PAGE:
New research in The FASEB Journal suggests that during weightlessness, the microbiome of mouse intestines undergoes changes that render the gut prone to inflammation
Here's the summary of a new research report appearing in the August 2015 issue of The FASEB Journal: Prolonged spaceflight may give you a nasty case of diarrhea. Specifically, when mice were subjected to simulated spaceflight conditions, the balance of bacteria and the function of immune cells in the gut changed, leading to increased bowel inflammation.
"Our study provides useful insights on the cross-regulation of the mucosal immune system, epithelial barrier and commensal bacteria not only in humans in spaceflight or analog, but also in humans on earth that undergo various stresses," said Qing Ge, Ph.D., study author from the Department of Immunology at Peking University Health Science Center in Peking, Beijing.
To make their discovery, Ge and colleagues used four groups of mice. The first and third groups were suspended for 14 days by the tail at a 15 degree head-down tilt with their hindlimbs suspended. Access to food and water was ensured using both water bottles and gel packs and food distributed around the floor of the cage. Animals demonstrated no adverse effects or pronounced weight loss. The second and fourth groups were normal. Starting from day seven, the third and the fourth groups were fed with three percent dextran sulfate sodium dissolved in drinking water to induce inflammatory bowel disease whereas the first and the second groups received plain water. Compared to the second ground control group, the first group with hindlimb suspension revealed altered composition of intestinal bacteria, decreased regulatory T cells, increased neutrophils, and imbalance of pro- and anti-inflammatory cytokines in the colon tissues. The third group with hindlimb suspension had more severe pathology of inflammatory bowel disease when compared to the fourth control group. This includes more weight loss, more severe rectal bleeding and tissue damage and increased death rate in the hindlimb suspended mice after colitis induction.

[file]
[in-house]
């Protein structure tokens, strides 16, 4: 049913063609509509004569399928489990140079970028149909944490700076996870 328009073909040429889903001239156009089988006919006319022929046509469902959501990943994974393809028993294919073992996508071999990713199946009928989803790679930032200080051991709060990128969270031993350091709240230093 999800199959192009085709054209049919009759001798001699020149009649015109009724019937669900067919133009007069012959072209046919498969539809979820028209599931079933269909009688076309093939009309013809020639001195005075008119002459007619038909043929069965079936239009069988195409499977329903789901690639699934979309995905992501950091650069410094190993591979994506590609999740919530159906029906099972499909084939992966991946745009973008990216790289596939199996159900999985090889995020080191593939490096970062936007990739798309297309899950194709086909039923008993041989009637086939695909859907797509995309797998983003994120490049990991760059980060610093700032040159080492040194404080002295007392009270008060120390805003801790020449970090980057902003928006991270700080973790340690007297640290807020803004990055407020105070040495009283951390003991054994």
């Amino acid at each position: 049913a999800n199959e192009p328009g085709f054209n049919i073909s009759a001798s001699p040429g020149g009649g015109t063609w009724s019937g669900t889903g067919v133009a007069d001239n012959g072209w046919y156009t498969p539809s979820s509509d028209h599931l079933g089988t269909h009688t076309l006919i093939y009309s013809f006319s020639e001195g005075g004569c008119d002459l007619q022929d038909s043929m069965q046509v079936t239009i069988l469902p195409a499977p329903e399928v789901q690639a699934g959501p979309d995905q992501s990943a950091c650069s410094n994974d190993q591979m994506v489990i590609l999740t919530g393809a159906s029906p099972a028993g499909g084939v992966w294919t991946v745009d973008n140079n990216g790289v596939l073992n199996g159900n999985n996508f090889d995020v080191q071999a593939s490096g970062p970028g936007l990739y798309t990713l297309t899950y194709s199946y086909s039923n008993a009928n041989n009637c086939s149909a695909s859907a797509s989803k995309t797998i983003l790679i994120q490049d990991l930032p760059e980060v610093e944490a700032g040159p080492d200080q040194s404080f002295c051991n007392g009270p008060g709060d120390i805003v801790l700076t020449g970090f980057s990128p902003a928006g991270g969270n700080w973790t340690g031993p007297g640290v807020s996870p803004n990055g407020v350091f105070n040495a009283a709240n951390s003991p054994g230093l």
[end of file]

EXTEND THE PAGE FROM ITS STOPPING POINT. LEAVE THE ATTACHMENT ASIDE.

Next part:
"We already know that a trip to Mars and back may well have serious, possibly permanent, effects on the bodies of the astronauts," said Gerald Weissmann, M.D., Editor-in-Chief of The FASEB Journal. "Now we learn that the hidden passengers on that mission--the bacteria their gut--will be affected as well. This lends further credence to the fact that life on Earth, including the microbiome, evolved under gravity and needs it to thrive."